[R] A Few Suggestions to help out newbies
rossini at u.washington.edu
Tue Apr 2 16:37:49 CEST 2002
> On Tue, Apr 02, 2002 at 03:28:13AM -0800, Zed Shaw wrote:
> > 7) Create the "Encyclopedia of Statstics" online. I would kill for a
> > repository of all the "trade secrets" of statistics, related to R. For
> > example: a brief discussion of the merits of factor analysis,
> > considering its heritage with IQ tests. Or, "The History of Student".
> > If this were organized right, it would even be possible to access it
> > from R itself and provide people with help with the statistics part of
> > using R (which is probably the most difficult portion).
This is a great idea, one which I started working on around late 1994 (the "online history and/or course thing"). One of the cool things that the early WWW had going for it was lots of people trying to integrate and collaborate, and one such project was the world-wide web encyclopaedia. It had two extremely fatal flaws -- funding and academic credit (for people who worked on it).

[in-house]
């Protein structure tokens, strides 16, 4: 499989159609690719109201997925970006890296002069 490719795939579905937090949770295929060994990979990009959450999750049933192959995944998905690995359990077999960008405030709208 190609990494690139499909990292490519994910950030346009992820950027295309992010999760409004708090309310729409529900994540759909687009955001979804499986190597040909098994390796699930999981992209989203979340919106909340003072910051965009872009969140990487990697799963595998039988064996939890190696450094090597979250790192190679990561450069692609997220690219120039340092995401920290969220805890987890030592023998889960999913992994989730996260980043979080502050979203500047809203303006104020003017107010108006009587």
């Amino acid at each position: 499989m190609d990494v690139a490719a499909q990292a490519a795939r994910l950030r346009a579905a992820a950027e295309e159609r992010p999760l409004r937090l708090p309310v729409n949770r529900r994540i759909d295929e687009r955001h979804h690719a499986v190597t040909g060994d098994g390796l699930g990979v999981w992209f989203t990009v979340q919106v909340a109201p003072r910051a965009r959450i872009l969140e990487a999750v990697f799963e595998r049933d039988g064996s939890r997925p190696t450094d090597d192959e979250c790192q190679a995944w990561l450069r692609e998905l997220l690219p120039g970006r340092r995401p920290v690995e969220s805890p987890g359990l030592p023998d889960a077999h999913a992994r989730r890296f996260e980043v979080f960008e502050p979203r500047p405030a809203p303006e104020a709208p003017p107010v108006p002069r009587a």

It has a secondary flaw -- people worry more about contributing to a documentation project than to a software project (at least in my experience -- I've had 2 on-line text books since 1996 that many, many people have asked for hard-copy (at least PDF/PS versions) of). But apparently the asking price was too high (fix mistakes/typos or contribute a paragraph).
And while I'm ranting, there are another set of problems -- people prefer to speculate than to write (code/docs/prototypes), and write than read (existing frameworks, and integrate with them). Leads to many wheel reinventions.
If you really want something like that (on-line encyclopedia), there are plenty of approximations, for example. I think the Statistica folk (I might be getting the package wrong) have something like that on their WWW site.
Of course, I didn't integrate with R back then, R wasn't too much at that point (and XML wasn't really worth noticing, let along developing with, until 1997/1998)... But note the real point -- discussing how great something would be is quite silly until you attempt a prototype of it, to see how it might work out.
And to reiterate what someone else mentioned -- most of the core people are busy; suggestions are best accompanied with at least a prototype to be fixed.
Finally, with respect to SPC -- yes, all the tools are there, in the sense that EVERY stat package, including plain excel, has all the tools. Even C and Fortran have all the tools, in the sense I'm talking about. Functions to make it easier, on the other hand, aren't present (yet). And this is the crux of the matter.
A.J. Rossini Rsrch Asst Professor of Biostatistics
rossini at u.washington.edu http://software.biostat.washington.edu/
Biostatistics/Univ. of Washington 206-543-1044 (3286=fax) (Thursdays)
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